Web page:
After preparing the client, we will bring up the master/media server for this demonstration and go into the Backup, Archive, Restore (or BAR) GUI. We start by going to the File menu and click on Specify NetBackup Machines and Policy Type . In the resulting window, we set the source as the Exchange 2007 cluster and the destination as the Exchange 2007 stand alone server. In this example, we are restoring to an Exchange 2007 stand alone server, however, if we were restoring to a different Exchange 2007 cluster we would need to be sure to use the Exchange 2007 cluster virtual host name of the alternate server as the destination. We also set the Policy Type to MS-Exchange-Server. We click OK on the Specify NetBackup Machines and Policy Type window.
Next, we click on the Select for Restore button. Initially, we see the backup images in a Timeline view. This does not provide much information about each backup, fulls are green and differentials are blue. It is recommended to go to the View menu and deselecting the Show NetBackup History as a Timeline setting as we are doing here to get more information about each backup, including the specific time backed up. To select multiple images for restore, we click on the full backup we want to restore and then, holding down the <shift> key, we select the differential image up through which we want to restore. This will select the full image and all differential images we want to restore through.
Next, in the All Folders pane in the BAR GUI, we drill into the Information Store and click on the database that we want to restore. Then, in the lower right-hand pane, we click the checkboxes for the database and log files we want to restore. Differential backups will back up the transaction logs and then truncate. Thus, they only contain the logs since the most recent full or differential backup. This is why we selected 2 log file backups in addition to the logs from the full backup, because each one was a differential backup and truncated the logs after it was complete. No cumulative backups are shown here, but note that they do not truncate logs. Because of this, they contain all log files since the last full backup. They have the disadvantage of each successive cumulative backup being larger because it includes all logs since the last full, whether those logs had been backed up before or not. However, the benefit is that in a restore, you only need to select the full backup and the most recent cumulative backup.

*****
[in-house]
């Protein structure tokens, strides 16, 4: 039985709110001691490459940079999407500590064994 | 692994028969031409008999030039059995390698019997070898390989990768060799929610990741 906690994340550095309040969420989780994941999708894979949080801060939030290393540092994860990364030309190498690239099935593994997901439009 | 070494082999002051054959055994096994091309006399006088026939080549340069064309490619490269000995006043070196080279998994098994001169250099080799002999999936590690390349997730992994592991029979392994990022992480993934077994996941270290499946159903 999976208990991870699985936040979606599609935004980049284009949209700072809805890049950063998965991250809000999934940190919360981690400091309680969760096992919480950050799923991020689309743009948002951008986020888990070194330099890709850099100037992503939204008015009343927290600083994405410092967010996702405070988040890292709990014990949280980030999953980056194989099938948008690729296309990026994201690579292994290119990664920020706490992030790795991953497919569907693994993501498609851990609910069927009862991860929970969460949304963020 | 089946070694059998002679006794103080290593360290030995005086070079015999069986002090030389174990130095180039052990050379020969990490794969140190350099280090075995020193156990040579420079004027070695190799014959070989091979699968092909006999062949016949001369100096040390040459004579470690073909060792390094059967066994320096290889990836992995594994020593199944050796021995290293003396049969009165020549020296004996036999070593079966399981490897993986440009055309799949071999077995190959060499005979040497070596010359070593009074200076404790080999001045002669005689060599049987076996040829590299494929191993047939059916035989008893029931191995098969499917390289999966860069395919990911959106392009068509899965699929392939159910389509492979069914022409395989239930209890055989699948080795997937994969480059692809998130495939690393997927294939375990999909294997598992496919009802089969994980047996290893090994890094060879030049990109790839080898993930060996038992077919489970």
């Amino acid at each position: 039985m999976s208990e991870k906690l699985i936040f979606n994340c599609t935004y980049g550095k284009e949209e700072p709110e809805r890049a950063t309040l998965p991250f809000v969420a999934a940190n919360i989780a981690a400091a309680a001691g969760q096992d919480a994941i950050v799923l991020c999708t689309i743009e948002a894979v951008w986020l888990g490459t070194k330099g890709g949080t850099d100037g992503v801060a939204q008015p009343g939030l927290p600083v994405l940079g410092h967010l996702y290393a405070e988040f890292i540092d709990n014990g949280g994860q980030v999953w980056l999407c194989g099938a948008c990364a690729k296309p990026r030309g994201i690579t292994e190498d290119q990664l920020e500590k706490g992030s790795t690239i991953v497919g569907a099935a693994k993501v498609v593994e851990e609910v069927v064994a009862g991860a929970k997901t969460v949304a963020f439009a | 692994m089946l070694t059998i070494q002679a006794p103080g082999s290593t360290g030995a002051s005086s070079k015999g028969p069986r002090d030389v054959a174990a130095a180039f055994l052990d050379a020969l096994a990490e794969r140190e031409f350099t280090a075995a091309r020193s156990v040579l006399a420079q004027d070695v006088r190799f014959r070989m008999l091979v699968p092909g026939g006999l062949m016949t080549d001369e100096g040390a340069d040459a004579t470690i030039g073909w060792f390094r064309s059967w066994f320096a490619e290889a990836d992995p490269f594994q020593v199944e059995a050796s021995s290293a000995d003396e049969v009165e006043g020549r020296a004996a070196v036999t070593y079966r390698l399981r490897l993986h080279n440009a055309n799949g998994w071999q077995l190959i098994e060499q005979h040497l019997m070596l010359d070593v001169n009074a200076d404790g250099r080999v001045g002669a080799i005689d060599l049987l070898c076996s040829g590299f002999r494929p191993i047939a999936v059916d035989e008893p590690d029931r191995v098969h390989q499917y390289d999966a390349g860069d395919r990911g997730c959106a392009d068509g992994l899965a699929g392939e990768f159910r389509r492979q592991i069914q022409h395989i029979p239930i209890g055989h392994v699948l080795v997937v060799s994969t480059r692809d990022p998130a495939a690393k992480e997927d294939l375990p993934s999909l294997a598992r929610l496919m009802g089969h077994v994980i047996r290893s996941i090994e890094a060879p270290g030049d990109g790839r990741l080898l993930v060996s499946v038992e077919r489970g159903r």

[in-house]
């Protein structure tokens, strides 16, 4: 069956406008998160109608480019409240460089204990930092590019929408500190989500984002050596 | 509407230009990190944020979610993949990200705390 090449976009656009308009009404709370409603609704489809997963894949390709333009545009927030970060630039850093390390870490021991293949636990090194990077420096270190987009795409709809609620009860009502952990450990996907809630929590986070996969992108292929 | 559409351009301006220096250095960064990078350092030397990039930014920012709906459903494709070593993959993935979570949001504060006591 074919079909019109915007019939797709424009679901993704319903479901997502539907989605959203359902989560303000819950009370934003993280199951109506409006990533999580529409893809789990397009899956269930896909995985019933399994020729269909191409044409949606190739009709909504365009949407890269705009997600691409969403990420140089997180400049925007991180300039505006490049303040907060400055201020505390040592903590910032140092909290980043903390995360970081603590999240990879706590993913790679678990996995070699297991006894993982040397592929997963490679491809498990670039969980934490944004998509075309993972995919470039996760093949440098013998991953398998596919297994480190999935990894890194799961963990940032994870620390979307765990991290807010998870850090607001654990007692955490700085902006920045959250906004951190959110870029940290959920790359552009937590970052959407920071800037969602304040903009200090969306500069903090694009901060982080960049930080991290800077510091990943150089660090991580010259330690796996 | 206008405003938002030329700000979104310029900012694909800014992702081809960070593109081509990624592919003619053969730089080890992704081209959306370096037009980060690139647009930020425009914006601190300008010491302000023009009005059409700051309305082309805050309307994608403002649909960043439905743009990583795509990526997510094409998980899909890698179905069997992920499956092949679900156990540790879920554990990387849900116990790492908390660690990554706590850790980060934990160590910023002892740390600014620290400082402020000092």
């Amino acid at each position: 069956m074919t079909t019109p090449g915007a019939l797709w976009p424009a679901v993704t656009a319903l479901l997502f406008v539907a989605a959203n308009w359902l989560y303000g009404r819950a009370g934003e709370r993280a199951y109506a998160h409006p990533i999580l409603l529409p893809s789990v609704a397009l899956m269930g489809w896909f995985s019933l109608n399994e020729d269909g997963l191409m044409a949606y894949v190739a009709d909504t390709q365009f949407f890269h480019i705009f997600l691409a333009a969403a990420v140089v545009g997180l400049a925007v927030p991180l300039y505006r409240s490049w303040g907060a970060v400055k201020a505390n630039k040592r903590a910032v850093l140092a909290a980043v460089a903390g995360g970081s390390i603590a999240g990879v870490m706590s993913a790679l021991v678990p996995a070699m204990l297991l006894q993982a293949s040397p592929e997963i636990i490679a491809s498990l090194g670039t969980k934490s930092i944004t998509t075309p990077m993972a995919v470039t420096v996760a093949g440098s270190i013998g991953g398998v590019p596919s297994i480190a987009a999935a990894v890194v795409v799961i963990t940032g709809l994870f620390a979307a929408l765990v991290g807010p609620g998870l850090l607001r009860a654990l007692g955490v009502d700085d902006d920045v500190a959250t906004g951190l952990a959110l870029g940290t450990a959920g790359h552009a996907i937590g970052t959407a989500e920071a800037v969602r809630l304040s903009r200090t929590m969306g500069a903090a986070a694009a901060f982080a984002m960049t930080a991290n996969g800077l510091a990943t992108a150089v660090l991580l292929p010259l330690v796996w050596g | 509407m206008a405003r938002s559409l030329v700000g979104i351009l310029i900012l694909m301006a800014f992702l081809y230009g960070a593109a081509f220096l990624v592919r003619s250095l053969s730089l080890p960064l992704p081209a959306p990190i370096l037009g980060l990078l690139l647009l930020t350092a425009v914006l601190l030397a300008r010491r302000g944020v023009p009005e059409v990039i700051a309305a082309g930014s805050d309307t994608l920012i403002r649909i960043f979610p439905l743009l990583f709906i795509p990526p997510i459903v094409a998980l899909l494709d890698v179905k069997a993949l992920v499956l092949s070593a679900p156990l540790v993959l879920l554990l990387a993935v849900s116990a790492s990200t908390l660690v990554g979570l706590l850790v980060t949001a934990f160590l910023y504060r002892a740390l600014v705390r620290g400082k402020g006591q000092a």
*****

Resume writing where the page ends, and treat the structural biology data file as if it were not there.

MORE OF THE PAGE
Once we've marked all the files we want restored, we click on the second icon down on the left-hand toolbar, which is the Start Restore of Marked Files. This brings up the Restore Marked Files dialog. We click on the Microsoft Exchange tab. We see two options for replaying log files, Roll-Forward Recovery and Point-in-time recovery. With the Point in Time recovery option, only the logs being restored are replayed. The Roll-Forward recovery option will replay all restored logs, but will then continue with rolling forward any other log files that may exist on the system since logs were last truncated. Since we are restoring to an RSG, there will be no other log files on the Exchange server to roll forward, so we will do just the point-in-time recovery.